The ancient Greek philosopher Aristotle once philosophised about money and its role in society. After much thought, he concluded that in order for something to be money, it needs to be portable, durable, divisible and must also have intrinsic value.
Other economists have since theorised that money should also be uniform, fungible and limited in supply. It is these properties that have made precious metals money for thousands of years.
Gold has been used as a unit of account and as money in trade since Biblical times. Throughout history, governments have used gold as currency and as a reserve to back their paper currencies. In fact, central banks still hoard thousands of tons of gold as a hedge against unforeseen currency events. Gold is portable, durable, uniform, fungible, limited in supply and has intrinsic value. However, it is not easily divisible, as to do so it must first be melted down and recast. Fiat currencies on the other hand, offer all the characteristics of money aside from not having any intrinsic value or being limited in supply. By comparison, Bitcoin is easily divisible, has intrinsic value and is limited in supply.
Bitcoin is sometimes described as being “digital gold” or “gold 2.0.” This is because both gold and Bitcoin offer to solve the same problem, albeit through different means. As bearer assets, both gold and Bitcoin have no counter party risk. They can both be used as a form of immutable, censorship resistant payment, and also as an alternative to the legacy financial system.
Another similarity between gold and Bitcoin are their creation processes. In order to create a gold coin, gold ore must first be mined, refined and minted. The amount of gold that can be extracted from a mine decreases over the life of a mine until the mine is exhausted of all of its gold. It’s interesting to note that Bitcoins are also mined in a similar fashion. The Bitcoin algorithm is programmed such that the output of mining new Bitcoin also decreases over time. The rate of new Bitcoins that can be mined is halved approximately every four years until the year 2140, when all Bitcoins will have been mined.
Both gold and Bitcoin are decentralised forms of money. However, it can be argued that in order for gold to work efficiently as money, it must first be centralised in a single location and be accounted for. This creates the risk of theft or fraudulent accounting by the custodians of the gold. Bitcoin doesn’t exist in any single place at any particular time, making it perhaps the only unconfiscatable asset on Earth.
Bitcoin is also more easily identifiable than gold. In order to verify the authenticity of a gold bar or coin, it must first be melted down, tested and recast into a new bar or coin. By comparison, counterfeit Bitcoin simply can’t exist. This is because the integrity of a Bitcoin is verified by the network during a transaction, similar to it being melted down and recast instantly as it passes through the network.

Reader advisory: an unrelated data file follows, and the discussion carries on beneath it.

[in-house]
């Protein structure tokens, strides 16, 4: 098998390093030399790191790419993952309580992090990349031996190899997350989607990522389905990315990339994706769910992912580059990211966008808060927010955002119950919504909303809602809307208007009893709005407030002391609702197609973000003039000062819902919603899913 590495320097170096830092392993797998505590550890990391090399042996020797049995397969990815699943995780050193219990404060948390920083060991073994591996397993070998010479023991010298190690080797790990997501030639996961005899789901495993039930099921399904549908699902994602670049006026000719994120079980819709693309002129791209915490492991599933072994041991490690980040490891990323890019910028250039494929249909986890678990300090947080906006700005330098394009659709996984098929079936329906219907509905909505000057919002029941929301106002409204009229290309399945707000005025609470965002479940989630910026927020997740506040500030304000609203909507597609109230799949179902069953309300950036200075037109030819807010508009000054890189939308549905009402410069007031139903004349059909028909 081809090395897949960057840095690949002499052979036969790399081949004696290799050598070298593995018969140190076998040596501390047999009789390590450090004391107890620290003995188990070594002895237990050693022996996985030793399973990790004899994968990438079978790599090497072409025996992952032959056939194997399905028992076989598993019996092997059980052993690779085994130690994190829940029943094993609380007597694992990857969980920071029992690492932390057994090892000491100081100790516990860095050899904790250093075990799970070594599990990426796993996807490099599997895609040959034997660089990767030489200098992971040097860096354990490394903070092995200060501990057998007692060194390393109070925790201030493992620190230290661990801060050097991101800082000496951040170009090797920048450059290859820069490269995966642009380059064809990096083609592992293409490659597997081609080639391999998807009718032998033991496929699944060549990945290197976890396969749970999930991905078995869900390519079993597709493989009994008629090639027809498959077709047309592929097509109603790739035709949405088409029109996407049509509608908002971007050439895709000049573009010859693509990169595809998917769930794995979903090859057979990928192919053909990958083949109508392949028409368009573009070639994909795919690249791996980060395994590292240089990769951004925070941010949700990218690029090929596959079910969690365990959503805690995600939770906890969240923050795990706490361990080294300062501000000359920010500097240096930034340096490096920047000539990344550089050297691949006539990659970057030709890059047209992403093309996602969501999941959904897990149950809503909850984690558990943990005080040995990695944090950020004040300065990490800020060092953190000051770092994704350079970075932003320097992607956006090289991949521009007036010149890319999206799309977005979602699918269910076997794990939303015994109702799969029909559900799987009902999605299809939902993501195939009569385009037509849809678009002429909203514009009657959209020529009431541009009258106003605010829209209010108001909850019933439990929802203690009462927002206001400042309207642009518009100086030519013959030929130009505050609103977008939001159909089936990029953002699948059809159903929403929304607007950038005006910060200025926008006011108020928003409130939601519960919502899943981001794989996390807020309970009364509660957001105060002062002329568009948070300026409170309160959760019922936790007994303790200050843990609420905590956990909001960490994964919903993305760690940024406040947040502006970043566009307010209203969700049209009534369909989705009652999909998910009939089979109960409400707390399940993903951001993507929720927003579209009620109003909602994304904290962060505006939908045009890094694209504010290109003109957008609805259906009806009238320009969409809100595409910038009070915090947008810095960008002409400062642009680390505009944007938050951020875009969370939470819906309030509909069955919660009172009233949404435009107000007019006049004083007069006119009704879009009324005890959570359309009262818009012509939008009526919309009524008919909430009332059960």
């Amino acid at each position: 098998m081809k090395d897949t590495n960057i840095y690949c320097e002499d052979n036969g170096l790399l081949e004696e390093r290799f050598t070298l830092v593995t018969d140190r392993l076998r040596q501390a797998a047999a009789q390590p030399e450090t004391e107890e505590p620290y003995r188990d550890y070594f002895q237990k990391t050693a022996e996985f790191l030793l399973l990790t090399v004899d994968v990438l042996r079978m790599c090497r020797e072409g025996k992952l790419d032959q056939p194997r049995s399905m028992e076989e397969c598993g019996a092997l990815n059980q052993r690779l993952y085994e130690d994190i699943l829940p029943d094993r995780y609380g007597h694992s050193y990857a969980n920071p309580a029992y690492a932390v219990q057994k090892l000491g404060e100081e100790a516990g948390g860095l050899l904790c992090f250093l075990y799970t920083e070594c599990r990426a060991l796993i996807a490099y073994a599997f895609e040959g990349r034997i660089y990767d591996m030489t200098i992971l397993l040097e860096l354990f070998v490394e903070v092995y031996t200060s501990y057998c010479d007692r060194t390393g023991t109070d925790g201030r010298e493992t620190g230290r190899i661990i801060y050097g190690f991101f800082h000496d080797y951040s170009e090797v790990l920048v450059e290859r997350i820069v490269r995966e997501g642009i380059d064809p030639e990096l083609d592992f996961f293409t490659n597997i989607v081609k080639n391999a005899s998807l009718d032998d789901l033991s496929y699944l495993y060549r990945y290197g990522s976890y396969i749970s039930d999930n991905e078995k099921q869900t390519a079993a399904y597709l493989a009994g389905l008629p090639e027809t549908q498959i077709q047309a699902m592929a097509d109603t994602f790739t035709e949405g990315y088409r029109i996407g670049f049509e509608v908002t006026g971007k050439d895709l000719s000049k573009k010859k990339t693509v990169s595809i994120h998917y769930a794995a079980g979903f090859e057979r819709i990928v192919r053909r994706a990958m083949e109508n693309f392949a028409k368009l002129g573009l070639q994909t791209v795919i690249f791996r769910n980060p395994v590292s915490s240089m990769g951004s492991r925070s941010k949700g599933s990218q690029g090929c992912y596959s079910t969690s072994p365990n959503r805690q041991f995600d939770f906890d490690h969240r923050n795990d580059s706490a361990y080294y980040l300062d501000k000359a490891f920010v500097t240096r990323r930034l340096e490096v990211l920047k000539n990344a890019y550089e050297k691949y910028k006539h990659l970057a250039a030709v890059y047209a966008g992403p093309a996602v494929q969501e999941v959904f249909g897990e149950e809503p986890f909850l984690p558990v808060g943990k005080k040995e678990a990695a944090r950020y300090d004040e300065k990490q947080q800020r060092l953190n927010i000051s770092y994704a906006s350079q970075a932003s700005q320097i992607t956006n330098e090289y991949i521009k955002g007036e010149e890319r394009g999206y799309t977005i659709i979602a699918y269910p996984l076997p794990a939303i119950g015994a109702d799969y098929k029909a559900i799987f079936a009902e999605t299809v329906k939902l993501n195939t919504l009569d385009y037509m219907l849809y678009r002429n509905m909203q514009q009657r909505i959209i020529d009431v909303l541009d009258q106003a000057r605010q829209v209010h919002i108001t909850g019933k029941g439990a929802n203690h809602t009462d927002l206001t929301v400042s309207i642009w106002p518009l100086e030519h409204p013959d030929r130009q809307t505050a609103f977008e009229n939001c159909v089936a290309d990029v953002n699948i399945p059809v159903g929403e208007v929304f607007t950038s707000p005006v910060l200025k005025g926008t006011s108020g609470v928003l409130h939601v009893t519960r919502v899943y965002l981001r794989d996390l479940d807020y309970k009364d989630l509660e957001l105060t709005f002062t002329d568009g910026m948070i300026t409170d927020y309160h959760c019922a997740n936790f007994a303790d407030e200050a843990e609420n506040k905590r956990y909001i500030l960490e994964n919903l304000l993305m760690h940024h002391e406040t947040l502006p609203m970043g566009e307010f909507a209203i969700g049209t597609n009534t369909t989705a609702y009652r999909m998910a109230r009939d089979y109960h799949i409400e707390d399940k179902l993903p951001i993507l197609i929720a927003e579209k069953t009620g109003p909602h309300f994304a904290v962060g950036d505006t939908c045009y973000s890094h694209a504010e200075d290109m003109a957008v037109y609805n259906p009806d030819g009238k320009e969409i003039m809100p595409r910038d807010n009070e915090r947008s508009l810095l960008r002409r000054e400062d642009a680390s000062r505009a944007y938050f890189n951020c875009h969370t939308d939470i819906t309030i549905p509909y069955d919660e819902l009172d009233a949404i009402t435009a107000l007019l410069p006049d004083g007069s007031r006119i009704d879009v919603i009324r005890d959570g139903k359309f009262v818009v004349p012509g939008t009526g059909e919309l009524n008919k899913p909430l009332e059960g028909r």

Gold and Bitcoin are both limited in amount, which is an essential characteristic of sound money. But the number of ounces of gold in existence, and also the amount of unmined gold in the Earth’s crust is unable to be accurately calculated, whereas the exact number of Bitcoins that have been mined and are further to be mined in the future can be cryptographically verified at any given time.
Gold has a 2,000 year track record as a store of value and as money. History has proven it to be useful in times of economic uncertainly and during currency crises. By comparison, in its brief nine year history, Bitcoin’s resilience and utility has not yet been fully tested during a time of global crisis. Isolated events such as the bank bail-in in Cyprus or the currency collapses in Zimbabwe and Venezuela have seen Bitcoin act as a safe haven asset in those regions. But how Bitcoin behaves during a global event, or even a US or European recession is yet to be seen.
Over the course of history, the price of gold has remained relatively stable compared to other goods, commodities and services, making it a tested store of value. The wild fluctuations in the price of Bitcoin in both directions are typical of a new and upcoming technology. However Bitcoin is not yet a suitable store of value due to these fluctuations and also because of its small market size. But as awareness and popularity grows, Bitcoin may one day be seen as an alternative to gold as a store of value. Bitcoin mimics the same properties which make gold useful and updates them for the modern world. The ability of Bitcoin to be transferred digitally, to be divided effortlessly and accounted for electronically makes it an ideal competitor to gold in our modern age. Only time will tell what role gold 2.0 will play in global commerce.